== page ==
Aug 21

Should firearms instructors make CPR training part of their curriculum?


Though gun owners are perceived as being single-issue voters, there is a great deal gun owners have in common with mainstream America; shared values perhaps more than any other demographic. With this in mind, should handgun safety instructors offer a Citizen CPR Course as part of their program for a better voter turnout in the mid-term?

My vote is yes. The messaging which is in part what Americans are waiting to hear from someone on 2016 issues can be organized from the liberty community. When 10 million adults decide to become 10 million gun owners, it’s time to develop a path to reaching the balance of the electorate. This is done best by exhibiting not things about guns, but exactly what the two blocs already have in common and the two reinforcing each other for a larger voting bloc.

The national conversation on guns so far has been useless as each side has found no way to bridge the gulf and move the other side one inch. That should not be the purpose of the conversation;  the solution is not in guns at all, but personal independence. This means forgetting about educating the left and concentrating on the remainder of the electorate who are presently worried about their own concerns.  They see no connection of gun control to the very worries which torment them. In 1979, the master feature of training millions of laymen in CPR was a greater personal independence in order to make a difference in an emergency; how physicians and attorneys were persuaded to bless this new movement is useful today in regaining independence and it is the substance of The CPR Corollary.


You might say that we have already had this conversation on guns when we moved to train millions in Citizen CPR in 1979. In being a part of that movement, I know that the objections to training laymen then are identical to objections today to guns on campus, concealed carry and registration of handguns. The point of the Corollary is to show how and where our responses to those questions in 1979 are to be our responses we give the same questions in 2015 and 2016.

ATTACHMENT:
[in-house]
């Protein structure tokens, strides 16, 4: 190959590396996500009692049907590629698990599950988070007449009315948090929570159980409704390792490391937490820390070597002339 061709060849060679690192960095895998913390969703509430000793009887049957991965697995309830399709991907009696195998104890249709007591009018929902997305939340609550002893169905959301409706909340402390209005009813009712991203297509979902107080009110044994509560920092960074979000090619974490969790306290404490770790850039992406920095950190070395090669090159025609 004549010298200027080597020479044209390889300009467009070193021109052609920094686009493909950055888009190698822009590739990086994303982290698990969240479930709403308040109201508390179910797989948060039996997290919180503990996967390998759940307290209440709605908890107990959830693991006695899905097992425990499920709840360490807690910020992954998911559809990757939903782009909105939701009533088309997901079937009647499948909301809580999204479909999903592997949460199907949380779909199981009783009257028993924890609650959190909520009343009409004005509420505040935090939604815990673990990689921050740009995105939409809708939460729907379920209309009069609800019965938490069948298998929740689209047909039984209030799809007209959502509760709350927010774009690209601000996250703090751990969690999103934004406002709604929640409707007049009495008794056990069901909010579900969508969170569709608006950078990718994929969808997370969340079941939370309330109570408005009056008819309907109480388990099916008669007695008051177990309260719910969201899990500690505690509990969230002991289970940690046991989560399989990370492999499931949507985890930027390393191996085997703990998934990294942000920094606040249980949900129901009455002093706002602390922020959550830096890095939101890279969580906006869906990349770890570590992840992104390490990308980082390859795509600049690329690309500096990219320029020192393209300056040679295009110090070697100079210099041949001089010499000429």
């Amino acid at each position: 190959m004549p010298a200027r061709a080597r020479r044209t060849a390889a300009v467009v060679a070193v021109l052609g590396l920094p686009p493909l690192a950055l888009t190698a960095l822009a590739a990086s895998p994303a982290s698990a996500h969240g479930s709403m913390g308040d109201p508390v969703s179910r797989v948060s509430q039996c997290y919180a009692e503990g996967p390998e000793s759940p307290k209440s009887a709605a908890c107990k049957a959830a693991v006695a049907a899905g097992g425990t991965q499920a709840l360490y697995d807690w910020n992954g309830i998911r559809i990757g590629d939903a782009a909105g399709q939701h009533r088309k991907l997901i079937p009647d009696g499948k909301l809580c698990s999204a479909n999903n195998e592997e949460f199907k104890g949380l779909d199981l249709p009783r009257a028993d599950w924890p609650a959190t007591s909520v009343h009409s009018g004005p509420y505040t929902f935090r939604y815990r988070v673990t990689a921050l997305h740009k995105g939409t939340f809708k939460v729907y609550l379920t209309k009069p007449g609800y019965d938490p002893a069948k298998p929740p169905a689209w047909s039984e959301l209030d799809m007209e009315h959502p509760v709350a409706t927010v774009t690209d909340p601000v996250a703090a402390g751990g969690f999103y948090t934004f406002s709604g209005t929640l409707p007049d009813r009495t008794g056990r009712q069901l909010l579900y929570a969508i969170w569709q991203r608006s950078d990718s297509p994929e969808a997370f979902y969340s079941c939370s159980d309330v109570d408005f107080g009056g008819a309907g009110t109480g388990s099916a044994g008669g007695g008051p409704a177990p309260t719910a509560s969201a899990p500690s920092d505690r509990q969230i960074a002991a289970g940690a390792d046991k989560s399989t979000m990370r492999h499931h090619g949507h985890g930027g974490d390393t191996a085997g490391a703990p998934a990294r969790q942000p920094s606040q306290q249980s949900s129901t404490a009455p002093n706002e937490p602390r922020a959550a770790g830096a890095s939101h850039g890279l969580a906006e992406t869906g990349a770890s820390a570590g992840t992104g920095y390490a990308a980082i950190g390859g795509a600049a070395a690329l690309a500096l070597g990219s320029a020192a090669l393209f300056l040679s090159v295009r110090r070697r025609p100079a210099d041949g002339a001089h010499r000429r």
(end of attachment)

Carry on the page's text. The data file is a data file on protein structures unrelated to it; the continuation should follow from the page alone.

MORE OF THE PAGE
Why should handgun safety instructors make CPR part of their course? Why this topic? What does this have to do with gun rights? Re-frame the question: ask what do guns have to do with personal independence and you might find a lot more Americans are all on the same page; the subject is not guns, but independence. A diminishing personal independence is now a mainstream issue more than ever before, and getting it back is a mainstream concern in 2016.

The purpose of making a CPR course part of a firearms course is an outreach to non-gun owners with an added value announcement. The purpose of the outreach is to stop trying to battle anti-gun people and to reach the balance of the electorate who have their own problems: it creates the contact point chance to show them how solving our problem solves their problems.

The first order of business is to show that gun ownership and CPR training are entirely consistent in the mind of the gun owner; the public should know this and recognize themselves in decency and caring. The shared values of saving a life in the absence of first responders, doing the right thing technically and morally with knowledge, the willingness to get involved with all appropriate authority, and the fact that there is no one else all add up to a person welcomed in any community. It enhances independence.

The CPR Corollary is not about the armed citizen saving lives (not entirely), but how the national conversation on guns has already been conducted in the national conversation on training millions of laymen in Project Citizen CPR in 1979. The interrogatories were the same as today about guns on campus, for instance. And the answers of today (2015) must be the same as they were in 1979.

Voter turnout is always a problem, and 2016 it is vital. Motivating gun owners and non-gun owners to come together has been like herding cats! A path and benefits must be shown. A connectivity between everyone of such shared values is the only bond that can motivate turnout of both for the very same shared issues. A life-saving course added to handgun courses can showcase what has actually been gun owner life-saving attitudes all along. Many gun owners view their CPR training as part of their societal obligations as much as gun ownership.

A rangemaster or instructor could easily make mention in all media opportunities of their CPR training to go with any firearm course announcements they make. There are CPR Instructors in every city who would love to be a part of your organization for an extremely reasonable fee. I know many rangemasters are already pretty booked and handgun courses locked in, and I know that Prepper training includes CPR and First-aid, but there are benefits to be enjoyed upon announcing the half-day CPR training module for all new handgun safety students though your entire curriculum has always been strictly firearms-oriented. The new curriculum is now a little more shared values oriented.

Meanwhile, graduates would be a new quality of good will ambassador. Follow-up press releases can make mention of newly certified graduates without releasing names and faces. You can think of your own ideas. It should become a fixture in the sidebar of every second amendment newsletter and web page list of courses, etc, etc. You can imagine a media presence, an exhibit booth at non-firearms events, and more interviews.

Make mention of the fact that your CPR course is not the short-form, hands-only course, but the full course as taught Healthcare Providers. Every good CPR instructor is able to offer it. It’s the way I taught it, it’s the way it ought to be: thorough.

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